by GR "Maya" Cogman
I had been watching her for a while. She was leaning in the shadow just behind the streetlamp, flecks of light catching on her boot-buckles and earrings. The alley to her left curled backwards, with old papers wrapped round the corner of the building by the wind.
Several men had tried approaching her, and been given the brush-off. They went away muttering, feet tapping down the pavement and retreating into silence, passing through the streaks of neon lamplight alone.
I was curled under my newspapers across the street. Half asleep, half awake, watching the pale empty sky: it was four in the morning, and even the rumble of the Underground had stopped. She watched, I dreamed.
Her jacket was black leather, like her skirt and boots, with heavy dark metal buckles, and her top was some bright spandex that the streetlight paled to pastel. Her eyes were half-lidded, small sparks of awareness in a bony face. A can rattled across the pavement, jarred into motion by the wind, and she watched it jitter past, a terrible mildness on her.
If eyes are the windows of the soul, I thought, she has no soul. I do not know why I thought that.
Footsteps approached us down the road, and awareness flicked into her like the sudden flash of light in a dark room. He was in a well-cut suit that the surrounding shadows washed to darkness, a middle-aged man with carefully combed hair and a busy face.
She stepped into his path as he came under the light, murmuring, "A moment."
He jolted to a stop, eyes assessing her. "Sorry," he muttered with the habit of practice, "not tonight."
She raised a hand to stop his movement to one side. "You are Brian Dudlingham, owner of the block of shops two streets down. Three days ago, you had a young single mother evicted, and she committed suicide."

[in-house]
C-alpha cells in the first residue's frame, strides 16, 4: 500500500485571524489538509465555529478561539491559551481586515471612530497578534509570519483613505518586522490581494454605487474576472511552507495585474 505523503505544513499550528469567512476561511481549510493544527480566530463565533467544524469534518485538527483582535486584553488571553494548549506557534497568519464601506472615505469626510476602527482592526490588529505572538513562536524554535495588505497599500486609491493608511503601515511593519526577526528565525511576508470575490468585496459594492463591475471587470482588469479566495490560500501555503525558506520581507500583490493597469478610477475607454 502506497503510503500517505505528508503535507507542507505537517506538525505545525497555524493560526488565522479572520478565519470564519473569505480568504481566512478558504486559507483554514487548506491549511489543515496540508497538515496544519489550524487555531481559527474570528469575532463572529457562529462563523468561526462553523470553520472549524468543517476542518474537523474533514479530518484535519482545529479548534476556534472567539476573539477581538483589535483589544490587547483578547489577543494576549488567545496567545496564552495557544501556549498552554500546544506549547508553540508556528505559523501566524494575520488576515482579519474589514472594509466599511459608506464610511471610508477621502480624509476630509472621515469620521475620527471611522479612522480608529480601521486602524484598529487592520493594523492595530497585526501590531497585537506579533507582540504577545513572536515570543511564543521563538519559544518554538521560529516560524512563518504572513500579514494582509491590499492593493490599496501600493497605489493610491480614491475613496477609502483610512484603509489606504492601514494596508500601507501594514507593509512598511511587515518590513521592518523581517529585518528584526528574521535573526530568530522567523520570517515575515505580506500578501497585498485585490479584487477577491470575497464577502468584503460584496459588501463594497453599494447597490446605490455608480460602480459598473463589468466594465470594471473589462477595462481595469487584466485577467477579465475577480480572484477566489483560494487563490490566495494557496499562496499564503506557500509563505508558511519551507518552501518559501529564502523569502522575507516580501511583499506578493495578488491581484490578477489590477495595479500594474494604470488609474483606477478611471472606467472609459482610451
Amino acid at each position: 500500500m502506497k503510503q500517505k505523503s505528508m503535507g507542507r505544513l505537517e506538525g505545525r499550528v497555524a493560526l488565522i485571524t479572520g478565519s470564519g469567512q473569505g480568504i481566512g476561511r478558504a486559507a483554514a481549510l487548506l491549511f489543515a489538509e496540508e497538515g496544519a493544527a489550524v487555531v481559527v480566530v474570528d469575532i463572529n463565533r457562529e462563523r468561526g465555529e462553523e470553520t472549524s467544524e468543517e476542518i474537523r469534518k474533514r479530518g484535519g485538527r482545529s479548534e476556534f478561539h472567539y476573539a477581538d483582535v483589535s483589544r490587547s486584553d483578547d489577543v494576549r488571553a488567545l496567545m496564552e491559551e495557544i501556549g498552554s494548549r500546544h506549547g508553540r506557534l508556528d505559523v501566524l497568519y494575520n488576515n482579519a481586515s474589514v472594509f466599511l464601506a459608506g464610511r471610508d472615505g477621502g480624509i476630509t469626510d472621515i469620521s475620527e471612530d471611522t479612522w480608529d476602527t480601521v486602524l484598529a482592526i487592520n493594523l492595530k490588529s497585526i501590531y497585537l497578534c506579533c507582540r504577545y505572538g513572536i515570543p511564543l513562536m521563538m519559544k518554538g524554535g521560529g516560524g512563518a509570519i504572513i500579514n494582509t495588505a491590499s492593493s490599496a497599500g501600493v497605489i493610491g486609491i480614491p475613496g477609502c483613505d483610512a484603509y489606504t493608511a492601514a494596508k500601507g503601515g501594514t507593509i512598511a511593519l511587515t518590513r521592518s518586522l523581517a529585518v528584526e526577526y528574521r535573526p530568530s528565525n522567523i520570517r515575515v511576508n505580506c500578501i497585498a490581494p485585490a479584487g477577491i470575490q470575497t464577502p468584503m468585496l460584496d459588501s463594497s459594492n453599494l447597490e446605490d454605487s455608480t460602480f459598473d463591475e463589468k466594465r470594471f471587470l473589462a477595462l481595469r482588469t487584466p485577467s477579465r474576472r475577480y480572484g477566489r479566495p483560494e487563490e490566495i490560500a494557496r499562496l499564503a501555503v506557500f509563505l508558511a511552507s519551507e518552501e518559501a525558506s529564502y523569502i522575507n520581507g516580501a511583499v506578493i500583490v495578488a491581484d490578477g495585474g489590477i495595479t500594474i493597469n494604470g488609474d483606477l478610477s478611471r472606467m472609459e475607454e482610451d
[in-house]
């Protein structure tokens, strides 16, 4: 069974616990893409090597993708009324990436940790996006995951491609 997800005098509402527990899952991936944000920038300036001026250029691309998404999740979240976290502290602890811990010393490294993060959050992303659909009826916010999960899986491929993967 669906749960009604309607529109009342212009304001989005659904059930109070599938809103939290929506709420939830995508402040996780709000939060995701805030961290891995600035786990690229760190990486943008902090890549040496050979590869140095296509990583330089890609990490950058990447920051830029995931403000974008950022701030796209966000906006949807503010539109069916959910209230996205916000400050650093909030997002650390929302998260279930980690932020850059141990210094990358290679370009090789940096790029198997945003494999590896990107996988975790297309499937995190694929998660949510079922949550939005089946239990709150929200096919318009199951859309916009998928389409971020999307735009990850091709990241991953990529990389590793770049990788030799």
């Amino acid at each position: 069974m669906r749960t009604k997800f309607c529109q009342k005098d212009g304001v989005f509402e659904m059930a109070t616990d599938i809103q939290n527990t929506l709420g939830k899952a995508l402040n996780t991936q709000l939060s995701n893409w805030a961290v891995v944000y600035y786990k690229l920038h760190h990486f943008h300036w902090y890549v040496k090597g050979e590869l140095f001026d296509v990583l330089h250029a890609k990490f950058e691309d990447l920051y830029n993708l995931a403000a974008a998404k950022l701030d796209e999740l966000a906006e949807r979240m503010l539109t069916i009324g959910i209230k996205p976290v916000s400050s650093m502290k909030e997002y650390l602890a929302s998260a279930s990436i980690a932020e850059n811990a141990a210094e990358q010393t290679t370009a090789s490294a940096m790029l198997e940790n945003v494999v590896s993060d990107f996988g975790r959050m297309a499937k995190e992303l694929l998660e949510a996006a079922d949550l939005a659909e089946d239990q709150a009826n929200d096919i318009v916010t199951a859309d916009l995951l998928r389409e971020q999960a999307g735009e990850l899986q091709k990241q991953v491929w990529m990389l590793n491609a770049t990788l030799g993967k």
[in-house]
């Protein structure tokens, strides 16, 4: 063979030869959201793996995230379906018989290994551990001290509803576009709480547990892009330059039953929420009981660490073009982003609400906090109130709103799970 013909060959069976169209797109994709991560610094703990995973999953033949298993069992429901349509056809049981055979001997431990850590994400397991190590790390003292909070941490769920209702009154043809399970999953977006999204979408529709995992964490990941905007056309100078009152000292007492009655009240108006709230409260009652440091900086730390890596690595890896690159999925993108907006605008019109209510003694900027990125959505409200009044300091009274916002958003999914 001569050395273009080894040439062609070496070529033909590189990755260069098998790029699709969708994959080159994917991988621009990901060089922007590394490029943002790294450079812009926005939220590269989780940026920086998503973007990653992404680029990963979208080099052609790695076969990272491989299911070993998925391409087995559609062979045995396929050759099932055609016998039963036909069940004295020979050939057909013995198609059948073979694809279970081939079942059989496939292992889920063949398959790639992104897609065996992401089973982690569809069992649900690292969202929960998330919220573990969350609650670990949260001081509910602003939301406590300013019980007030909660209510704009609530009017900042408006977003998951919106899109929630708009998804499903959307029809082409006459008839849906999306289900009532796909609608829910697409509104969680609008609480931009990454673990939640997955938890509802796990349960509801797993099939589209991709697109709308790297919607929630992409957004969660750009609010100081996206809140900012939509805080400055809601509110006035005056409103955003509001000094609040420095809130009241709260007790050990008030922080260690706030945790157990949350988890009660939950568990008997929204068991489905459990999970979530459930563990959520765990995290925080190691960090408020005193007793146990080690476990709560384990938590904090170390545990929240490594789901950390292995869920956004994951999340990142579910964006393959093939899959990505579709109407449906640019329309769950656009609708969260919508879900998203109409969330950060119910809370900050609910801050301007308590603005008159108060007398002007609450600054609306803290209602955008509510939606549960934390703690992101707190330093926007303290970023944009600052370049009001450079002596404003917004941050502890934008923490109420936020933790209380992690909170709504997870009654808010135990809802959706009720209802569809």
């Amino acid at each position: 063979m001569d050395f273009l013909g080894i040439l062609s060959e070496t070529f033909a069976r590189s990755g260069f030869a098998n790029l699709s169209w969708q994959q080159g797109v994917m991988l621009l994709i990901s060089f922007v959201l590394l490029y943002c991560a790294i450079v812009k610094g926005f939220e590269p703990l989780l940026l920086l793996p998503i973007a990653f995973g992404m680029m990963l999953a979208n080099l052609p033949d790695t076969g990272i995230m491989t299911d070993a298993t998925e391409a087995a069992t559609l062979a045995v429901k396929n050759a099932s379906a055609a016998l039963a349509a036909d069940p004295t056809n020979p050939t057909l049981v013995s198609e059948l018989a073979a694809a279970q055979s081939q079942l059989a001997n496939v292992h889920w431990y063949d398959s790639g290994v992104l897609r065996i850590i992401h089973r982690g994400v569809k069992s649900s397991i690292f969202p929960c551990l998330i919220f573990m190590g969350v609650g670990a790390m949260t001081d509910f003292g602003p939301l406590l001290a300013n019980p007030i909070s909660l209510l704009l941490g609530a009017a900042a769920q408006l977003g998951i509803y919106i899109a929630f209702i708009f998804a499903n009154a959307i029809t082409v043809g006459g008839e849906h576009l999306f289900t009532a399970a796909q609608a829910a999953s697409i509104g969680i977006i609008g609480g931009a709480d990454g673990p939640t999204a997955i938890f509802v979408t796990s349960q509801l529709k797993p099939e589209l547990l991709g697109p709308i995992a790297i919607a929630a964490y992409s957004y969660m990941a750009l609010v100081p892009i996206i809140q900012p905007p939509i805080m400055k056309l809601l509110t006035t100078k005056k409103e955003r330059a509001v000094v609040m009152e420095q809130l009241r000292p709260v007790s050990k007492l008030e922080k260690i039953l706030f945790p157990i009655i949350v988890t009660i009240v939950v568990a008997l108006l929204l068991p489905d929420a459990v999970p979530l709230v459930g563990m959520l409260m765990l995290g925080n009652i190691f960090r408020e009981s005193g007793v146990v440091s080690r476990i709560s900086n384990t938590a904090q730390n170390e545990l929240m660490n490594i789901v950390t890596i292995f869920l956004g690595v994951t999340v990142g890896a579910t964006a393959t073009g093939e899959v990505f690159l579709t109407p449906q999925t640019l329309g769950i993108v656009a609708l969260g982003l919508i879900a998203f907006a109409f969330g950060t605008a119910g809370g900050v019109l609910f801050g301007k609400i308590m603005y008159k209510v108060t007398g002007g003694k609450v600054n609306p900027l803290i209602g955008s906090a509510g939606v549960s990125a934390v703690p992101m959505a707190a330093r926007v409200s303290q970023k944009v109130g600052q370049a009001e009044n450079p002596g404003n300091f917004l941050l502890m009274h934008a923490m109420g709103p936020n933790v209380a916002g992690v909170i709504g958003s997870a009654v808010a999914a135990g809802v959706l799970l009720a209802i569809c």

His eyes went flatter and flatter as she spoke. "Listen, bitch, I don't know what you're playing at, but I'm not interested, kapisch? Take your stories somewhere else."
The grip she caught his hand in looked almost gentle. She nodded towards the alleyway.
It still seemed dreamlike, action viewed through a filter. The wind drifted more rubbish into the gutter as he began to struggle, and as she twisted his arm behind his back to shove him into the shadows of the alley. His yelling rose, then cut off on a choking noise.
There was a frantic tapping of feet as the choking died away, like the can that had been rattling across the street earlier. The sky paled further, a million million miles away from me and just as uncaring. I closed my eyes, and perhaps I slept a little.
When I looked again, she was walking down the street. A single foot protruded from the mouth of the alley, limp as all the rest of the rubbish that had collected there.
She walked down the street away from me, through the haloes of neon towards the paling sky, and the shadows lay behind her like dark wings.
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